Baunton churchTO SEE:
  • Norman wall painting
  • Medieval altar cloth

The little Norman church of St Mary Magdalene, Baunton, houses a treasure in the form of a superb 14th century wall painting that practically dominates the north wall of the small nave.

The church of St Mary Magdalene was built around 1150 by the monks of Cirencester Abbey. The Abbot of Cirencester was also the lord of the manor at Baunton, and the monks cultivated land here. The abbey retained ownership of the Baunton estate until the Dissolution of the Monasteries.

15th century altar frontal

The church has undergone few changes over the centuries and retains much of its Norman character. There is a plain Norman arch leading to a simple chancel, where a 13th-century window was inserted in the north wall.

And it needs to be there, for Baunton, quite unusually, has no east window behind the altar. I'm hard-put to think of another parish church without an east window! The helpful church guide pamphlet suggests there are 5 such churches in Gloucestershire.

A much worn 12th-century piscina stands to the south of the altar. Behind the altar itself is a 15th-century reredos which was originally part of the rood screen. The pulpit dates from the Jacobean period and has several nicely carved panels. There is a plain 16-sided font bowl, dated to the early 16th century, which stands atop the original Norman font base.

In a display case on the south wall, opposite the St Christopher wall painting, is a long 15th-century altar frontal, protected in a glass case and covered by curtains to shield the sensitive cloth from the light.

The frontal cloth is complete and original, consisting of alternate panels of yellow and brown damask material. The centre of the cloth shows a Rood, with figures of St John and St Mary made with metal and silk thread.

Stitched into the design is a rebus (a medieval visual pun). This shows an eagle (the symbol of St John), an ass, and a barrel, or tun. Together these symbols represent the name of John As[h]ton, presumably the patron who paid for the creation of the frontal cloth.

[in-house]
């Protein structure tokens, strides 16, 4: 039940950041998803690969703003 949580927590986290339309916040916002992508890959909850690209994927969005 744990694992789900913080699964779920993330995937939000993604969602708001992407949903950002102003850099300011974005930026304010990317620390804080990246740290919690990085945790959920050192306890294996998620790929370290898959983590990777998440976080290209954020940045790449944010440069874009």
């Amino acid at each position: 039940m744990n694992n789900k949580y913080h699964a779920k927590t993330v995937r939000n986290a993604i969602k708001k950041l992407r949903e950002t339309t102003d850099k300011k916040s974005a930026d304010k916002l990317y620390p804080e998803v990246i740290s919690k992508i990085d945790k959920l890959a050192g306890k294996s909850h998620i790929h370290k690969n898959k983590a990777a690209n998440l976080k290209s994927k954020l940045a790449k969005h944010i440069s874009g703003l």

Facts and Figures:

  • The painting was made sometime in the 14th century
  • It measures 388cm high and 300cm wide

St Christopher wall painting, Baunton church

St Christopher was the patron saint of travellers in the medieval period. A figure of the saint carrying the Christ child across a river was often painted opposite the church door, where it would be seen by people entering or leaving the church. A popular belief suggested that if you saw an image of St Christopher you would not die that day.

St Christopher was often represented larger than life, partly because the original St Christopher was a giant, named Reprobus before his conversion to Christianity.

As is typical in St Christopher figures, the saint is shown facing east, holding a long staff in both hands. He is wearing a red cloak and a tunic of dark green. The Christ child sits, without aid, on the saint's shoulder, carrying an orb.

The really fascinating part of the Baunton St Christopher - apart from its remarkable state of preservation - is the array of symbolic elements in the background. There is a hermit with a lantern, his cell shown as a church. A boy fishing is thought to represent Satan, who is 'fishing' for souls. A mermaid represents Pride, one of the Seven Deadly Sins. In the background is an indistinct windmill, representing Sloth.

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About Baunton
Address: Baunton, Cotswolds, Gloucestershire, England, GL7 7DH
Attraction Type: Historic Church
Location: Just off the A417 or A435 north of Cirencester. Usually open daylight hours.
Location map
OS: SP022046
Photo Credit: David Ross and Britain Express


HeritageWe've 'tagged' this attraction information to help you find related historic attractions and learn more about major time periods mentioned.

Find other attractions tagged with:

12th century (Time Period) - 14th century (Time Period) - 15th century (Time Period) - wall painting (Historical Reference) -


Heritage Rated from 1- 5 (low to exceptional) on historic interest

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